Governors have three main roles:
To provide strategic direction for the school
To act as a critical friend to the headteacher
To ensure accountability
They also carry out a number of other important duties, which include:
Agreeing how the school’s budget is spent
Overseeing the appointment of staff
Hearing appeals and grievances
Helping to develop policy on the school’s curriculum and collective worship
Overseeing measures from staff to manage pupils’ behaviour and discipline
Monitoring school buildings so they are welcoming and safe
Setting and monitoring the school’s aims and policies
Our Governing Body is made up of members of local community as well as parents.
Chair of Governors
Mrs Sarah Elam - Co-opted Governor
Vice Chair of Governors
Mrs Mandy Alison - Co-opted Governor
Clerk to Governors
Additional Governor Committee Members
Mr Sam Ashby - Co-opted Governor
Mr Jim Williams - Associate Governor
Mrs Anita Hakon - Co-opted Governor
Mr Giles Rigarlsford - Co-opted Governor
Mr Simon Morrall - Co-opted Governor
Mrs Katherine Shirley - Parent Governor
Mrs Jo Hawkins - Parent Governor
Mrs Tolu Osula - Parent Governor
Mr Greg Jeffreys - Co-opted Governor
To read our Governor Profiles, Click Here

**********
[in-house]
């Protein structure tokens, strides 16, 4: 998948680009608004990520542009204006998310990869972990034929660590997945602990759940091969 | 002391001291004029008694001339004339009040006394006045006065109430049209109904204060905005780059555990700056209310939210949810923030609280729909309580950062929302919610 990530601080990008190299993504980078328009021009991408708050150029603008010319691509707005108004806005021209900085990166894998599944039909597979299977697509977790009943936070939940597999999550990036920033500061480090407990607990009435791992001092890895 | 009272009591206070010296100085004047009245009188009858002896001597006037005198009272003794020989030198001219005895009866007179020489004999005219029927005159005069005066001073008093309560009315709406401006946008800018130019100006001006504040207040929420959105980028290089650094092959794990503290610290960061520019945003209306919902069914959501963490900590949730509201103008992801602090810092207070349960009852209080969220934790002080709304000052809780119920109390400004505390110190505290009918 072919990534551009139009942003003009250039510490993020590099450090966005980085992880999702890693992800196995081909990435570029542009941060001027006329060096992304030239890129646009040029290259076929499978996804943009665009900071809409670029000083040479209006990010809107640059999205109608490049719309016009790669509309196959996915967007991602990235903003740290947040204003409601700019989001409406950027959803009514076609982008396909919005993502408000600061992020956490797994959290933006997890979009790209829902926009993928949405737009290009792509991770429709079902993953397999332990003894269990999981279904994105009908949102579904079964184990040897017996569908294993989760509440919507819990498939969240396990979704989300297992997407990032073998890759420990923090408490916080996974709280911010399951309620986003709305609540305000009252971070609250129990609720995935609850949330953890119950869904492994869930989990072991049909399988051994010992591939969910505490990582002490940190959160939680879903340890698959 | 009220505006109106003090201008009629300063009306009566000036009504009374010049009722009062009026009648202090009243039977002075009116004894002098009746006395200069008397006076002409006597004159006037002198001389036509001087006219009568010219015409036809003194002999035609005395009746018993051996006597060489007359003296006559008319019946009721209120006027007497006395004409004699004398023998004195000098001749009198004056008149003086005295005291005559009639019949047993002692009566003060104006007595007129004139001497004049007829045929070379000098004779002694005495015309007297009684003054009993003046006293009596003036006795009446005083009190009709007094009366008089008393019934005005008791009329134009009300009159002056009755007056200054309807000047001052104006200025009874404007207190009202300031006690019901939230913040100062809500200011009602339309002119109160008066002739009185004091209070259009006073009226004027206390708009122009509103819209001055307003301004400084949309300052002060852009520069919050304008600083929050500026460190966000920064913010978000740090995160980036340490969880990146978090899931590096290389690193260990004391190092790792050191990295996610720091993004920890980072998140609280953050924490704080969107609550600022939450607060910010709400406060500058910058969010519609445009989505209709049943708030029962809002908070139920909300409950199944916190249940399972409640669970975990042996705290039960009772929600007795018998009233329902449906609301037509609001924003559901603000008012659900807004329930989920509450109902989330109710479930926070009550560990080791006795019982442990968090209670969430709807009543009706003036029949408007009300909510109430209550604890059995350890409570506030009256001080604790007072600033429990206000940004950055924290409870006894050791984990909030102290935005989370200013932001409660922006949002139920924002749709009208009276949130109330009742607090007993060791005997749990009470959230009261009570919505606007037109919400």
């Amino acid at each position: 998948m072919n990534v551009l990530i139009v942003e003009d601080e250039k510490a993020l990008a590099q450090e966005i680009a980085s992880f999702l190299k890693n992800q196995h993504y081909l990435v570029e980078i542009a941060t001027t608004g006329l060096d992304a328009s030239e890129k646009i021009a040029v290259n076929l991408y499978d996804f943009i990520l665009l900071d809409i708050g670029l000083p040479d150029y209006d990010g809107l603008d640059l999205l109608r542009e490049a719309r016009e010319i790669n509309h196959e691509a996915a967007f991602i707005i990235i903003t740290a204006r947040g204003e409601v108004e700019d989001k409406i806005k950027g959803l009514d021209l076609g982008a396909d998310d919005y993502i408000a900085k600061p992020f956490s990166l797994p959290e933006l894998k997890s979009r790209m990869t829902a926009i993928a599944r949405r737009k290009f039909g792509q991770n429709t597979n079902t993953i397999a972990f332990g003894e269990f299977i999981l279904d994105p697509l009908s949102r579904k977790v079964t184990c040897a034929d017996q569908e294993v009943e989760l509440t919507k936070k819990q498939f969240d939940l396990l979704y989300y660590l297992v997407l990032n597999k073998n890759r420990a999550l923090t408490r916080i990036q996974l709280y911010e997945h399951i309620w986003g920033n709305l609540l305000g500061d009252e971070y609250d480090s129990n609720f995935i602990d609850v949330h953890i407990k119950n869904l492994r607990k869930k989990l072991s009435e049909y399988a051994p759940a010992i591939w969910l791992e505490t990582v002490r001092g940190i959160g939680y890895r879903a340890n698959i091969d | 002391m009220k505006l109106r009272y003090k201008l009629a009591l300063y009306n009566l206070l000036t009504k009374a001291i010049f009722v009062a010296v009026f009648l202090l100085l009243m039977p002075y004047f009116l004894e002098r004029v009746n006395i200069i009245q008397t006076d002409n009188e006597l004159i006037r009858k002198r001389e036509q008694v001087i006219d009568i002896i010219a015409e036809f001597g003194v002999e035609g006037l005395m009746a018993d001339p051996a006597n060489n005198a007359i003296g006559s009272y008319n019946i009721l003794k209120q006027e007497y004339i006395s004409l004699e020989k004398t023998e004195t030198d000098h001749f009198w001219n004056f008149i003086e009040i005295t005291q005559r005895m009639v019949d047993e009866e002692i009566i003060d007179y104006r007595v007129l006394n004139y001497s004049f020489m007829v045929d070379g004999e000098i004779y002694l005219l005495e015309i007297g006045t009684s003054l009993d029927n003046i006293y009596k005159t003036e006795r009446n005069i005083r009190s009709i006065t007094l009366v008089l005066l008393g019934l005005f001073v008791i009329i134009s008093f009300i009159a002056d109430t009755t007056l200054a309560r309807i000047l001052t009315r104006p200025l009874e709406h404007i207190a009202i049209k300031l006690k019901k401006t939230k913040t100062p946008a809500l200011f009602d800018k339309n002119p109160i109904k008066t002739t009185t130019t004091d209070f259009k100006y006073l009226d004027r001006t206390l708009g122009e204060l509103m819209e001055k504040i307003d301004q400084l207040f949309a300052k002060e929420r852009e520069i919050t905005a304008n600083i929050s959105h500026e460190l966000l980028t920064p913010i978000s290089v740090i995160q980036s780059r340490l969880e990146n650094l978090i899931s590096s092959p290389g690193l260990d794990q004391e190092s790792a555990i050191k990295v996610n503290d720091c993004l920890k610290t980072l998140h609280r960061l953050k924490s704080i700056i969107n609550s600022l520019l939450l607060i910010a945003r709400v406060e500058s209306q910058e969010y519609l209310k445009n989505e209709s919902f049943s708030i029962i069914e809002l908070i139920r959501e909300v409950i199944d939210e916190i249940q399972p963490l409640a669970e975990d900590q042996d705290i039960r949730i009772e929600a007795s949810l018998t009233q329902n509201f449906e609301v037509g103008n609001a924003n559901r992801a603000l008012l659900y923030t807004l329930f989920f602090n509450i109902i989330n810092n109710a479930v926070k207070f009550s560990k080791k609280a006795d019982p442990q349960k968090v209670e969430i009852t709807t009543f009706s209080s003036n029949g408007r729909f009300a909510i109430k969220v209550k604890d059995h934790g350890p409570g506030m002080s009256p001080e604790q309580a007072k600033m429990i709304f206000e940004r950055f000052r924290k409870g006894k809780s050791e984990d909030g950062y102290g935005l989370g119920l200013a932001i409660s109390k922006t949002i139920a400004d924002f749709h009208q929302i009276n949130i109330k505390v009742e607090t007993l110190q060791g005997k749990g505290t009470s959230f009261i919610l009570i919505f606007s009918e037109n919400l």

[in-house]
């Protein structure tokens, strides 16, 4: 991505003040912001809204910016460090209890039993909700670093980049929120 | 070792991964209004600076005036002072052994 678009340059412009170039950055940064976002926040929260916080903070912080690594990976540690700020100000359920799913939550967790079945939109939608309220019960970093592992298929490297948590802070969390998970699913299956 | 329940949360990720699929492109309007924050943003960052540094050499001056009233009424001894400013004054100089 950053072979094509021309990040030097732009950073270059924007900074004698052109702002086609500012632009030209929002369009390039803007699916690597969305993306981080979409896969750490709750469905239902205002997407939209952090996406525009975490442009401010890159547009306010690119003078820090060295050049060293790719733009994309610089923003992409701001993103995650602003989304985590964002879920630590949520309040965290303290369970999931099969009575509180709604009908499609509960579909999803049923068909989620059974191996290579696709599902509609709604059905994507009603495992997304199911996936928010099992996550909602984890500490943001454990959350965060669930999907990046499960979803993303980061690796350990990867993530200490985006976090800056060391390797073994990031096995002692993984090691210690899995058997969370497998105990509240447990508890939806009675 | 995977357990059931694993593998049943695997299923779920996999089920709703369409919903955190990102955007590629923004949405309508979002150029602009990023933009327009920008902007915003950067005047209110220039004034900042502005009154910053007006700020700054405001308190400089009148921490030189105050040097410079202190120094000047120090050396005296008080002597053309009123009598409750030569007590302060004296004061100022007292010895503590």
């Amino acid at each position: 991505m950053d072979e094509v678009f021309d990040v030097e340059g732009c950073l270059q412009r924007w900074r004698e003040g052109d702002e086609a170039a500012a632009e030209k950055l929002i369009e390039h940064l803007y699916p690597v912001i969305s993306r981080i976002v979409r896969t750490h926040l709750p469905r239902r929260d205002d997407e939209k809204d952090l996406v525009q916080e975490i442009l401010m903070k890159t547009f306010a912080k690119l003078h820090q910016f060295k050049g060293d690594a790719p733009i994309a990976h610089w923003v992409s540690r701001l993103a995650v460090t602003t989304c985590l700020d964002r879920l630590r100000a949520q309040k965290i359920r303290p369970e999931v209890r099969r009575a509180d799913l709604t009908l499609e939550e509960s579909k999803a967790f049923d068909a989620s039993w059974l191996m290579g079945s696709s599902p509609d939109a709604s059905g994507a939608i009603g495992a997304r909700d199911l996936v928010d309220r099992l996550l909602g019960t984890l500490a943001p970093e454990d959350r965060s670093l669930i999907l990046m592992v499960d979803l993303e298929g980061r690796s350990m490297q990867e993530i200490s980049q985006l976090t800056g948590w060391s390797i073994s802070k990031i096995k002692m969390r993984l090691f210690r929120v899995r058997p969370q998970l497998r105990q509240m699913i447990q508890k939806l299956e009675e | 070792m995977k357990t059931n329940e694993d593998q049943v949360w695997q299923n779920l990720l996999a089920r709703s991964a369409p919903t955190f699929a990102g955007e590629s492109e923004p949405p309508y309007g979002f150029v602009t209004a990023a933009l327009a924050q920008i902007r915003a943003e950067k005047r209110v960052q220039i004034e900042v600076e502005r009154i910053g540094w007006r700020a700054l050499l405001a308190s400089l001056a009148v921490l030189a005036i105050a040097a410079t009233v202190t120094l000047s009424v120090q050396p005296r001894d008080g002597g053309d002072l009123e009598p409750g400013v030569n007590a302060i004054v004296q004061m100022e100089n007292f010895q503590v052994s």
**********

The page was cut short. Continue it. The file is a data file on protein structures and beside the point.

The role of the school governor and governing bodies
The role of the school governor is demanding but very rewarding and is a good way to give back to your local community. School governing bodies are responsible for working with the school to ensure that it delivers a good quality education. Together with the headteacher, who is responsible for day-to-day management, they help to set the school’s aims and policies.
Who can be a school governor?
You do not have to have children at the school to be a governor. However, you do have to be over 18, and pass a formal check for your suitability to be within a school. No specific qualifications are required but there are certain expectations. What’s really important is that you have energy, enthusiasm, time and a real desire to help provide children with the best possible education. Governors come from all sections of the community, and all walks of life. They can be parents, staff at the school, residents in the locality or representatives of local churches or businesses. It is important that you can work as part of a team, and can give commitment to the school. There are usually, depending on the size of the school, between 9 – 20 people who make up the governing body. Advice, support and training for the role is given by the council. Some governors are elected by parents, some are appointed by the governing body itself, the local authority or local churches. This ensures governing bodies reflect the communities they serve.
How do I become a school governor?
If you are interested in becoming a school governor, contact the headteacher to ascertain whether there are any vacancies.